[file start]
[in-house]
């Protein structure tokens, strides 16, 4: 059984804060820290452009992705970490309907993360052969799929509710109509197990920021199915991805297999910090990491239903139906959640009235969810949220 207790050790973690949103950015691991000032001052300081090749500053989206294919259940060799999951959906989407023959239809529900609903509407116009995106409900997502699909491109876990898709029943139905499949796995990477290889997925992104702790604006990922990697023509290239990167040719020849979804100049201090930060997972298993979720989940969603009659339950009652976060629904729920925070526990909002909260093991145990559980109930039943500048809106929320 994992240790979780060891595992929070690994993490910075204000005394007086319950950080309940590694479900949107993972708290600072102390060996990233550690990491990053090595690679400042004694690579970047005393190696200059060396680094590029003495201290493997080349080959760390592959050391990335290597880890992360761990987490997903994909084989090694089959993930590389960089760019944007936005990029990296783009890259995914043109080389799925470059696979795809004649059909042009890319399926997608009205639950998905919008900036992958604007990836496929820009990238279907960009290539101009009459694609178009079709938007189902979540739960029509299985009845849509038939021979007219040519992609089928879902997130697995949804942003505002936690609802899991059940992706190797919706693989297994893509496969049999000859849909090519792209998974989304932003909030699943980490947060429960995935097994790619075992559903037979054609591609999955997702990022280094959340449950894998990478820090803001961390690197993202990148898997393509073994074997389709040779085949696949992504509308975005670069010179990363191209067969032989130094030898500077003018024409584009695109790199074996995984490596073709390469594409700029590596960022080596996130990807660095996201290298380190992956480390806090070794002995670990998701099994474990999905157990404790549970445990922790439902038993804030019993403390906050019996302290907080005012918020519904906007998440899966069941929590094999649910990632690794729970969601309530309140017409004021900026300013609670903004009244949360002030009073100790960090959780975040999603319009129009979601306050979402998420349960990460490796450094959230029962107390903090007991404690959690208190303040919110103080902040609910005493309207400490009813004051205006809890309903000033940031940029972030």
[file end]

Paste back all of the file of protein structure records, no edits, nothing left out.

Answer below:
[in-house]
């Protein structure tokens, strides 16, 4: 059984804060820290452009992705970490309907993360052969799929509710109509197990920021199915991805297999910090990491239903139906959640009235969810949220 207790050790973690949103950015691991000032001052300081090749500053989206294919259940060799999951959906989407023959239809529900609903509407116009995106409900997502699909491109876990898709029943139905499949796995990477290889997925992104702790604006990922990697023509290239990167040719020849979804100049201090930060997972298993979720989940969603009659339950009652976060629904729920925070526990909002909260093991145990559980109930039943500048809106929320 994992240790979780060891595992929070690994993490910075204000005394007086319950950080309940590694479900949107993972708290600072102390060996990233550690990491990053090595690679400042004694690579970047005393190696200059060396680094590029003495201290493997080349080959760390592959050391990335290597880890992360761990987490997903994909084989090694089959993930590389960089760019944007936005990029990296783009890259995914043109080389799925470059696979795809004649059909042009890319399926997608009205639950998905919008900036992958604007990836496929820009990238279907960009290539101009009459694609178009079709938007189902979540739960029509299985009845849509038939021979007219040519992609089928879902997130697995949804942003505002936690609802899991059940992706190797919706693989297994893509496969049999000859849909090519792209998974989304932003909030699943980490947060429960995935097994790619075992559903037979054609591609999955997702990022280094959340449950894998990478820090803001961390690197993202990148898997393509073994074997389709040779085949696949992504509308975005670069010179990363191209067969032989130094030898500077003018024409584009695109790199074996995984490596073709390469594409700029590596960022080596996130990807660095996201290298380190992956480390806090070794002995670990998701099994474990999905157990404790549970445990922790439902038993804030019993403390906050019996302290907080005012918020519904906007998440899966069941929590094999649910990632690794729970969601309530309140017409004021900026300013609670903004009244949360002030009073100790960090959780975040999603319009129009979601306050979402998420349960990460490796450094959230029962107390903090007991404690959690208190303040919110103080902040609910005493309207400490009813004051205006809890309903000033940031940029972030």